But this week (if my podcast partner lets me get away with it), I’m going to read as much of Weirdworld #1 out loud as I can. Because Weirdworld #1 is FUCKING AWESOME.

It’s not just the concept (“Hi! I’m Arkon, and I’m going to run around a strange land and have adventures!”). It’s not just Mike Del Mundo channeling Bill Sienkiewicz.

NICE.
NICE.

It’s Jason Aaron. Jason Aaron gives Arkon the most pulpy inner dialogue I’ve ever seen. It’s sharp, crisp, masculine, and muscular. It’s also paranoid, exhausted, and cranky, just like Arkon is after weeks of running around the insanity that is Weirdworld.

This book is like the methed out husk of PKD merged with Robert E. Howard. It’s insane, and it’s the new contender for best Secret Wars book. The hill just got steeper.

I don’t curse much on this blog, but fuck it.

FUCK YEAH.
FUCK YEAH.

Verdict: GODDAMN. STOP READING THIS AND GO BUY IT.

Where Monsters Dwell #1

I love Garth Ennis’s writing.

I love Russ Braun’s artwork.

I love crazy time-displaced stories about ne’er-do-wells trying to fly in a strange land who are also trying to get in bed with a smarter-than-she-looks bombshell.

I love dinosaurs.

You see where I'm headed, right?
You see where I’m headed, right?

Verdict: THUMBS UP.

X-Tinction Agenda #1

Did you know that in the original X-Tinction Agenda, Genosha had the power to digitize people, transport them by phone line (copper landlines!), and force them into a live of slavery?

Here’s where it gets interesting. The human body contains 150 Zetabytes (a real thing!) of genetic data. If you scrub the data for redundancy, you could compress that data to about 1.5 GB (again, according to the Internet, and what would it lie?) The fastest modem in 1988 was probably 9600 baud. So it would take about a half-year to send over a fully compressed human being in real life (if it were possible to do that to a human being).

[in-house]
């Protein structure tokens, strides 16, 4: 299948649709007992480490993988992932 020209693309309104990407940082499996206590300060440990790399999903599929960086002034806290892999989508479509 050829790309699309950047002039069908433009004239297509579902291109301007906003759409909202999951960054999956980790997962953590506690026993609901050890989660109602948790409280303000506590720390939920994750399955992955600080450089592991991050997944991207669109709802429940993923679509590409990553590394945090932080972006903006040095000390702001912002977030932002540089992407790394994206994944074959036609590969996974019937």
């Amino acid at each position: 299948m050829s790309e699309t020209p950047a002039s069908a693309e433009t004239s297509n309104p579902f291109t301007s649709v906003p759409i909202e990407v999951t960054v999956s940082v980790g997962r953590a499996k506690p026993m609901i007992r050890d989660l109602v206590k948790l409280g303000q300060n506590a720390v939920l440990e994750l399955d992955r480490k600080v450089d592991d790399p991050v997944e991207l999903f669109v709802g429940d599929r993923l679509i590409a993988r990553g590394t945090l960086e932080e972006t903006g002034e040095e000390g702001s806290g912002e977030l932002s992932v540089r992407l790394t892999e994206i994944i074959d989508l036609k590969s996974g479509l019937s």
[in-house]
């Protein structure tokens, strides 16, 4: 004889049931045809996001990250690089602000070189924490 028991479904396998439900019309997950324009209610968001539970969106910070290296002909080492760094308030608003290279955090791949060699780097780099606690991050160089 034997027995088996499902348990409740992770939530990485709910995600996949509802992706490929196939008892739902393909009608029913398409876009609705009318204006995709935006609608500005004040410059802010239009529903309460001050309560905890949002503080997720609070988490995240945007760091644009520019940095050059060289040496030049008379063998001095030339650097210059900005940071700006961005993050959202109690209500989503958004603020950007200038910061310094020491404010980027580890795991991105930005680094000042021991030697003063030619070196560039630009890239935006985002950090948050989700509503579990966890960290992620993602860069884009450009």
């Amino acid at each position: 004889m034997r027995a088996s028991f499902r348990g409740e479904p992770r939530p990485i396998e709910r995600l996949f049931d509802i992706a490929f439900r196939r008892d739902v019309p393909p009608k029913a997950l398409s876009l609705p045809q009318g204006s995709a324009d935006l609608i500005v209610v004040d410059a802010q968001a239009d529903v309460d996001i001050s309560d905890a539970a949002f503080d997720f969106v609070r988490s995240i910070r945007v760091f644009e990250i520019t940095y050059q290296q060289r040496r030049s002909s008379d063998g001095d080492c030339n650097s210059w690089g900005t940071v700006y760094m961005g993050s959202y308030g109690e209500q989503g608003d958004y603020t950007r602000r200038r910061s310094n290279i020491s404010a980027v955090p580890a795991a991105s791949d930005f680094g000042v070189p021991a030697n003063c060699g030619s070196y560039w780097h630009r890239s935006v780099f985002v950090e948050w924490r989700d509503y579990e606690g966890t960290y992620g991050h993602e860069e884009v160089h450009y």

Sadly, that’s a more interesting fact than anything here. This book isn’t for me.

Also, I really don't want to see Havok and Rahne in bed. Not like that. Nope. Call me old-fashioned.
Also, I really don’t want to see Havok and Rahne in bed. Not like that. Nope. Call me old-fashioned.

Verdict: THUMBS DOWN.

Years of Future Past #1

Marguerite Bennett might be the new Charles Soule. She’s writing a LOT of books.  This is good, because writers need practice and paychecks, and (hopefully) she’s getting a lot of it. All of her published work have come in the last two years.

What’s amazing is that I can’t think of a bad book she’s written. Look at all of that material in two years time. She’s still coming up with tons of fresh material despite her workload. It’s amazing. Look- she has Wolverine punch a tiger!

BAM! A TIGER!
BAM! A TIGER!

Look at that panel. She doesn’t overwrite the thing- Wolverine pops in, punches the tiger, and by the next page, we’ve moved on to exposition. That’s how you’re supposed to write fun, punchy comics (and by punchy, I mean “having an immediate impact”, not just tiger-bashing).

Getting to play in the “Days of Future Past” toybox sounds like a plum assignment for most writers, but really, it’s not. I’ve read tons of bad rehashes of the classic Byrne/Claremont story. Some writers will make Katherine Pryde too dry. Some will overplay the “old Wolverine” hand (sadly, like Bendis does in Old Man Logan). Some writers will try to build up the Sentinels as a daunting threat, forgetting that the Sentinels are a tired concept in 2015.

Bennett takes what she’s given and comes up with a fresh plot. She gives what could have been a dull retake a fantastic plot twist. She gets great work out of her artist, Mike Norton. And she gives us Wolverine punching a tiger.

And that’s why Marguerite Bennett has written a ton of books in the last two years, and why she’s a writer worth paying attention to.

Verdict: THUMBS UP.

And with that, folks, I’m finally caught up! Next Monday, I’ll be reviewing the new slate of Secret Wars stuff. Don’t miss out!